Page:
The Internal Revenue Service basically dismissed over $1.4 billion in delinquent taxes between 2002 and 2008 without filing tax liens to collect them, according to a new report.
The report, by the Treasury Inspector General for Tax Administration, faulted IRS revenue officers for not documenting valid reasons why they decided not to file tax liens in many cases.
The IRS protects its claims against taxpayers who owe delinquent taxes by filing federal tax liens that establish the IRSs priority among secured creditors for the taxpayers equity. Liens are generally filed on balance-due cases in which a taxpayer has received a notice demanding payment and has neglected or refused to pay.
However, IRS revenue officers can decide not to file liens when a taxpayer is in bankruptcy, has died without assets, when a corporation is defunct or for a variety of other reasons. Revenue officers are required to document a decision on whether a lien should be filed and include an explanation when they are not filed.
Revenue officers are supposed to attempt initial contact with a taxpayer or taxpayers representative within 45 days after they are assigned the taxpayers modules. A module refers to one specific tax return filed by the taxpayer for one specific tax period (year or quarter) and type of tax (i.e., individual, corporate, employment, excise, etc).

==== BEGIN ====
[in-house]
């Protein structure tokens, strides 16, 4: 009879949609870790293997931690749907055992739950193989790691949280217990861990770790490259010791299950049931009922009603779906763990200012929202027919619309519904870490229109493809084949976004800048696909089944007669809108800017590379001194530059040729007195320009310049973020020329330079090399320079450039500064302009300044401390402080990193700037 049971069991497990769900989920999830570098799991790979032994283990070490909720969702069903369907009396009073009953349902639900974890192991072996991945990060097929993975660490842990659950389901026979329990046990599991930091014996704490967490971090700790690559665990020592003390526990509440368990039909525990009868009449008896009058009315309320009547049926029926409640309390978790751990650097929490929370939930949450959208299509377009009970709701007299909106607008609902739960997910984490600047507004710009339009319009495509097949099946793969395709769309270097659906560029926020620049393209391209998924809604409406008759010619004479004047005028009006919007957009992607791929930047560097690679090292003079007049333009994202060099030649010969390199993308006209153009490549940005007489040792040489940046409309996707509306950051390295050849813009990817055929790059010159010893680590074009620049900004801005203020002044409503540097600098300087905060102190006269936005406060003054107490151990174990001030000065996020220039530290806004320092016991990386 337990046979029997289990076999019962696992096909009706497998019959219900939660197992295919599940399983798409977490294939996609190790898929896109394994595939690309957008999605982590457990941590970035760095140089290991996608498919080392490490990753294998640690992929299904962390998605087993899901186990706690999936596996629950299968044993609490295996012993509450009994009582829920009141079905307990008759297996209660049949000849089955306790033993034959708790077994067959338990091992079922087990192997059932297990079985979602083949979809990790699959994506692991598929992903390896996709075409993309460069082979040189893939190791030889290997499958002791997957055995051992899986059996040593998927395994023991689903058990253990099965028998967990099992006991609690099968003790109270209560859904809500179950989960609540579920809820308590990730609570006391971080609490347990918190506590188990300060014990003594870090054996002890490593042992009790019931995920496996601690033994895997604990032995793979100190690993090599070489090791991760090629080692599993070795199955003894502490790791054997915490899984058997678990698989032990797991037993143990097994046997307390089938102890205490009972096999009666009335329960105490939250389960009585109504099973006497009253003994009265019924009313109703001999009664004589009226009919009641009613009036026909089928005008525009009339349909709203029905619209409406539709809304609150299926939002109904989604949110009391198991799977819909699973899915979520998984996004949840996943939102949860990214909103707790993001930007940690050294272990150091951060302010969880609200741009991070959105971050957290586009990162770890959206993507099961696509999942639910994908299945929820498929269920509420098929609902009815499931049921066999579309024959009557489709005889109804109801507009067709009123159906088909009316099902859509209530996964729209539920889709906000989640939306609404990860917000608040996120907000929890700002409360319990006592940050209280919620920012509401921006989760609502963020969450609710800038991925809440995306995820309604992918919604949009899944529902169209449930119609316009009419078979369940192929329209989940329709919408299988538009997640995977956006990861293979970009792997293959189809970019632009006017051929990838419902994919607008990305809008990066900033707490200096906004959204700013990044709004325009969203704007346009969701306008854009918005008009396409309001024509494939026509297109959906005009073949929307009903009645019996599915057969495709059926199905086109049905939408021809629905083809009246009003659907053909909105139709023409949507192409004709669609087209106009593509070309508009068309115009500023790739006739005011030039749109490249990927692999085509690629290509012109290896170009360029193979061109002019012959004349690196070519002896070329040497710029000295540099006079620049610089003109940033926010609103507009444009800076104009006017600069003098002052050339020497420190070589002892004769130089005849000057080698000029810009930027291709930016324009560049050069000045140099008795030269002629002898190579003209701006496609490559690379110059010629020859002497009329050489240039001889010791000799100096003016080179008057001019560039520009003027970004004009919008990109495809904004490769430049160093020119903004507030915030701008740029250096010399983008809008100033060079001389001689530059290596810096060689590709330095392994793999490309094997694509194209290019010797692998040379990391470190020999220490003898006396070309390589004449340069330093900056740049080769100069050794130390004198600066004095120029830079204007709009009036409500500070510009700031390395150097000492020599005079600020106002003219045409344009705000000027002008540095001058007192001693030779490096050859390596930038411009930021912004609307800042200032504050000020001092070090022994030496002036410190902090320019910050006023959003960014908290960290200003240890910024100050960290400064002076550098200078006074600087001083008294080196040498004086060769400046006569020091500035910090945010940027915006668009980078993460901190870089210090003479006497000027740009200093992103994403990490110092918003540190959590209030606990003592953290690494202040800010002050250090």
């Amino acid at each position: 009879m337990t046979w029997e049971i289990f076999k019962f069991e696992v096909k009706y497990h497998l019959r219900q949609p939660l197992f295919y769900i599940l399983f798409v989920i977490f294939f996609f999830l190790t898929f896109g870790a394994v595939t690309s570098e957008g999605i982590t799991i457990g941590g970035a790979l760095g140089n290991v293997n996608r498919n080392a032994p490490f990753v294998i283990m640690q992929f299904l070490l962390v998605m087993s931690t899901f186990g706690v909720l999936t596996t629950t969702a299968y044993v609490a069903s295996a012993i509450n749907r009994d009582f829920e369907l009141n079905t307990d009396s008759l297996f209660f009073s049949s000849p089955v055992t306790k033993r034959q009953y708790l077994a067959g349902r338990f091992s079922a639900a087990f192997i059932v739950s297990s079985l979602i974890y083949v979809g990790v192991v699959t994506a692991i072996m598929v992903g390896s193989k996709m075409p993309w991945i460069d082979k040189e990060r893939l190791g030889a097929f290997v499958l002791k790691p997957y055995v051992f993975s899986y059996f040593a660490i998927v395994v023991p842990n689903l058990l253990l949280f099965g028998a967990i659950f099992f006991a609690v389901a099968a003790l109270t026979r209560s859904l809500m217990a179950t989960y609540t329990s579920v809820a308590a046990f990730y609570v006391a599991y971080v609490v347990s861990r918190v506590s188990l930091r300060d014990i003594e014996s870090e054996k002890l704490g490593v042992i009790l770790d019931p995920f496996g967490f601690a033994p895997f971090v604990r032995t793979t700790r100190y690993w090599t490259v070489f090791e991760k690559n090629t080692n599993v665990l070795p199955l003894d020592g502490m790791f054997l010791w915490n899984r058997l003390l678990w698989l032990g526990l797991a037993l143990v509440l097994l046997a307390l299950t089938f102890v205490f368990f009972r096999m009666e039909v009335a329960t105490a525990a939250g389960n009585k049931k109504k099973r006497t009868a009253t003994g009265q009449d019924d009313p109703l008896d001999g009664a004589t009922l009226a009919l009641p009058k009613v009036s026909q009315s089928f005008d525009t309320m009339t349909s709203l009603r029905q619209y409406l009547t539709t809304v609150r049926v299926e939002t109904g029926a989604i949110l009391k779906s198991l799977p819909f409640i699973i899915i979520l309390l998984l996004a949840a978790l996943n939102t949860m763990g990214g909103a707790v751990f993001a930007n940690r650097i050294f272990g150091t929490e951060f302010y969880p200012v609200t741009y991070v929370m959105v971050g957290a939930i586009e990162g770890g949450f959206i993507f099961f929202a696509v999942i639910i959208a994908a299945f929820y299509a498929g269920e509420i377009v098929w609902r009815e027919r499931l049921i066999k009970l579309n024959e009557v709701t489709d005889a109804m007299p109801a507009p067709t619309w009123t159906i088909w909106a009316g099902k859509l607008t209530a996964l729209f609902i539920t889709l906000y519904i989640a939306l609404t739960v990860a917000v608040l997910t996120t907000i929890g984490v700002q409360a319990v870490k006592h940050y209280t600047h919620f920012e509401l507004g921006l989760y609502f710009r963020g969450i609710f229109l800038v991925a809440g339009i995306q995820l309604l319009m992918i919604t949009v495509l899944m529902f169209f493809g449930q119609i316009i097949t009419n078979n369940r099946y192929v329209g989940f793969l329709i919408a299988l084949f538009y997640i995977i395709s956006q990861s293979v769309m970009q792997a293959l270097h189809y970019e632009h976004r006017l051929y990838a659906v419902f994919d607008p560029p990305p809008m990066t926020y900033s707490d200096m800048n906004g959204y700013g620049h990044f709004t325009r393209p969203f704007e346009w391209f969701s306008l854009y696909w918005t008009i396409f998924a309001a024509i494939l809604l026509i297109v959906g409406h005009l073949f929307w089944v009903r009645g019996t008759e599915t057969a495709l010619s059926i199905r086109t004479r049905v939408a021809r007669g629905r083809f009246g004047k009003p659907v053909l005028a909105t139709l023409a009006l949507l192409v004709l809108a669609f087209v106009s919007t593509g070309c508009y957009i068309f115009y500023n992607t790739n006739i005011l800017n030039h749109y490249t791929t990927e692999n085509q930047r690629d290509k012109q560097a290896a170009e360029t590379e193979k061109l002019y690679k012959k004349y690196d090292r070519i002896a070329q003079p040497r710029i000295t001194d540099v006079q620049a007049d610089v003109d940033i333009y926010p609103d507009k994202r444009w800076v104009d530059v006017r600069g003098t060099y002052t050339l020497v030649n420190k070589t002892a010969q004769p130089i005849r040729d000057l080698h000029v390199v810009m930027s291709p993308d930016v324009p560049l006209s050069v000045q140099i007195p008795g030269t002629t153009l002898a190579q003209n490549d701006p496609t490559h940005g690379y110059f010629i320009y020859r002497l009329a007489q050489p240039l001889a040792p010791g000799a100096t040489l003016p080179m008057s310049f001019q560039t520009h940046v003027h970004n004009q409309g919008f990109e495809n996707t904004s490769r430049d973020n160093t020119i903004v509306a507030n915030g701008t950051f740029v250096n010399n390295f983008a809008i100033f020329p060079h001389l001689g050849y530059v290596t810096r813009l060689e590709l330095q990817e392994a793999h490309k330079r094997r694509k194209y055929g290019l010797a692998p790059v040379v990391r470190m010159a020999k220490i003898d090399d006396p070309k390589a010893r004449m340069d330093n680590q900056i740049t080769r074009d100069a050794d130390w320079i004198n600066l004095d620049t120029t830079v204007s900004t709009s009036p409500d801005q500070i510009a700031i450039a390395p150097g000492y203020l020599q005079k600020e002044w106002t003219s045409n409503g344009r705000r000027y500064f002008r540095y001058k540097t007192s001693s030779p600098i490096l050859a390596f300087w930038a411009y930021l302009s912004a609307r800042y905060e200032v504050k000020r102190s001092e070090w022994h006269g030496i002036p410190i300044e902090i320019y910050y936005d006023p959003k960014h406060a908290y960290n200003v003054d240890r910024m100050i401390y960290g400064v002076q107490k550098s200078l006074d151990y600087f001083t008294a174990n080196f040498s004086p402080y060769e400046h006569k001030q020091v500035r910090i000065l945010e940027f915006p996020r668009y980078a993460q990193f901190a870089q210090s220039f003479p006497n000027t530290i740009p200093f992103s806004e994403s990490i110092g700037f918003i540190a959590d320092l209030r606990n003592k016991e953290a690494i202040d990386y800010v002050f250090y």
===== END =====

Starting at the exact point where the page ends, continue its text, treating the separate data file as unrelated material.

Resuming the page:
According to the report, the IRS did not make lien determinations for 210 open modules at two collection field offices representing a balance due of $6.4 million. In addition, IRS revenue officers did not document valid reasons for not filing liens when closing as currently not collectible an estimated 2,297 modules, with $72 million in delinquent taxes.
The report also found that liens were not filed on shelved modules within a certain dollar threshold, even though an IRS study has shown a benefit in doing so. TIGTAs analysis found that between 2002 and 2008, the IRS shelved, without filing liens, modules representing approximately $1.4 billion in delinquent taxes. Shelved modules are placed in a currently not collectible status and no collection work is conducted.
The IRS must ensure the appropriate handling of lien determinations, said TIGTA Inspector General J. Russell George in a statement. Failure to protect the governments interest on taxes that are owed creates an unfair burden on taxpayers who properly pay their taxes in full and on time.
TIGTA made eight recommendations that the IRS ensure that its revenue officers document their reasons for not filing liens against delinquent taxpayers and ensure that timely lien determinations are made. The IRS agreed with all of TIGTAs recommendations.
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